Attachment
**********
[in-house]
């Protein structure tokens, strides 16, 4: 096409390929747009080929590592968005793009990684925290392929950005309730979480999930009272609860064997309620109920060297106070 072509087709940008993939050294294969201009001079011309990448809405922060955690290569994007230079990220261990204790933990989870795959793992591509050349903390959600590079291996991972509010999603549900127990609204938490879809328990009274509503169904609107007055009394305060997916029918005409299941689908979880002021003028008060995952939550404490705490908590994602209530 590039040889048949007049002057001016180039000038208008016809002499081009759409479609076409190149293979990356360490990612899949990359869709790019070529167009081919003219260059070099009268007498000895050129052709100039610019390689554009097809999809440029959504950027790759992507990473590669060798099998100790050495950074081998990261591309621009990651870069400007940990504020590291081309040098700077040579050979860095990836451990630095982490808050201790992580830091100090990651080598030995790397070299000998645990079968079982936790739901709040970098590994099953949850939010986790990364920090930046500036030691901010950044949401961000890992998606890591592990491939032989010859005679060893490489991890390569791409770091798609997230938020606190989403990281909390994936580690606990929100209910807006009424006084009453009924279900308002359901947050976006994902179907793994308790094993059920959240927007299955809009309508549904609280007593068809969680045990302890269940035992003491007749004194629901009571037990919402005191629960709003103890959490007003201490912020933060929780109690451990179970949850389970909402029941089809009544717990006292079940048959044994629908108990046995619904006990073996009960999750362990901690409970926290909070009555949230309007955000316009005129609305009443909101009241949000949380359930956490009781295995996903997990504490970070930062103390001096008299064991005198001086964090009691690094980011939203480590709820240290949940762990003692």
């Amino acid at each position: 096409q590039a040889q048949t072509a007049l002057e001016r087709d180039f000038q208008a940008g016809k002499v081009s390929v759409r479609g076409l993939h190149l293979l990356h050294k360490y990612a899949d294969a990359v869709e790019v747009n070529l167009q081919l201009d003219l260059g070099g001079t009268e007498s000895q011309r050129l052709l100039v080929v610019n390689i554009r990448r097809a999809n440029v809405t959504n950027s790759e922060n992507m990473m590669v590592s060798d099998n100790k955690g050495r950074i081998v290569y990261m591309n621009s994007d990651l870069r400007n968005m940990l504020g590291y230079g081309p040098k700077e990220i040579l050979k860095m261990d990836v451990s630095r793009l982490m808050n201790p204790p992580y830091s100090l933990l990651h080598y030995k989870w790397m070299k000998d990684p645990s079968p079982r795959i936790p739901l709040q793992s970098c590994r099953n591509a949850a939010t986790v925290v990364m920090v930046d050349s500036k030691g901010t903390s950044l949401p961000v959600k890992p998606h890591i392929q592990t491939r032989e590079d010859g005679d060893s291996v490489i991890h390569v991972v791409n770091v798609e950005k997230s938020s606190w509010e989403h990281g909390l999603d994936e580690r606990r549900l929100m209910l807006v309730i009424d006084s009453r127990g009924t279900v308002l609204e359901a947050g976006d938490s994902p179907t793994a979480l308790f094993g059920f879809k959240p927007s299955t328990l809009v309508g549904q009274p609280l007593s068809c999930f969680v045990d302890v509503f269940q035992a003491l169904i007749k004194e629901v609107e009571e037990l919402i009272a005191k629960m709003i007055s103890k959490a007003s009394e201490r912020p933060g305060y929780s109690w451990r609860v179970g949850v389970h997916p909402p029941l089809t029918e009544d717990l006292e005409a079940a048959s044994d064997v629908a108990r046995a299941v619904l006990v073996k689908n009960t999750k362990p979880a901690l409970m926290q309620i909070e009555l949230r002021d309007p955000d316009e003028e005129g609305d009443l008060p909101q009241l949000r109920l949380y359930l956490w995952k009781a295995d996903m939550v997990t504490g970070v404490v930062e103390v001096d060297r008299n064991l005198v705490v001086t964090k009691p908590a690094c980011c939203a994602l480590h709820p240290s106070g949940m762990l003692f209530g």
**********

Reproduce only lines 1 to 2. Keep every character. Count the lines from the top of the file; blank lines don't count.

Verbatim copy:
[in-house]
């Protein structure tokens, strides 16, 4: 096409390929747009080929590592968005793009990684925290392929950005309730979480999930009272609860064997309620109920060297106070 072509087709940008993939050294294969201009001079011309990448809405922060955690290569994007230079990220261990204790933990989870795959793992591509050349903390959600590079291996991972509010999603549900127990609204938490879809328990009274509503169904609107007055009394305060997916029918005409299941689908979880002021003028008060995952939550404490705490908590994602209530 590039040889048949007049002057001016180039000038208008016809002499081009759409479609076409190149293979990356360490990612899949990359869709790019070529167009081919003219260059070099009268007498000895050129052709100039610019390689554009097809999809440029959504950027790759992507990473590669060798099998100790050495950074081998990261591309621009990651870069400007940990504020590291081309040098700077040579050979860095990836451990630095982490808050201790992580830091100090990651080598030995790397070299000998645990079968079982936790739901709040970098590994099953949850939010986790990364920090930046500036030691901010950044949401961000890992998606890591592990491939032989010859005679060893490489991890390569791409770091798609997230938020606190989403990281909390994936580690606990929100209910807006009424006084009453009924279900308002359901947050976006994902179907793994308790094993059920959240927007299955809009309508549904609280007593068809969680045990302890269940035992003491007749004194629901009571037990919402005191629960709003103890959490007003201490912020933060929780109690451990179970949850389970909402029941089809009544717990006292079940048959044994629908108990046995619904006990073996009960999750362990901690409970926290909070009555949230309007955000316009005129609305009443909101009241949000949380359930956490009781295995996903997990504490970070930062103390001096008299064991005198001086964090009691690094980011939203480590709820240290949940762990003692």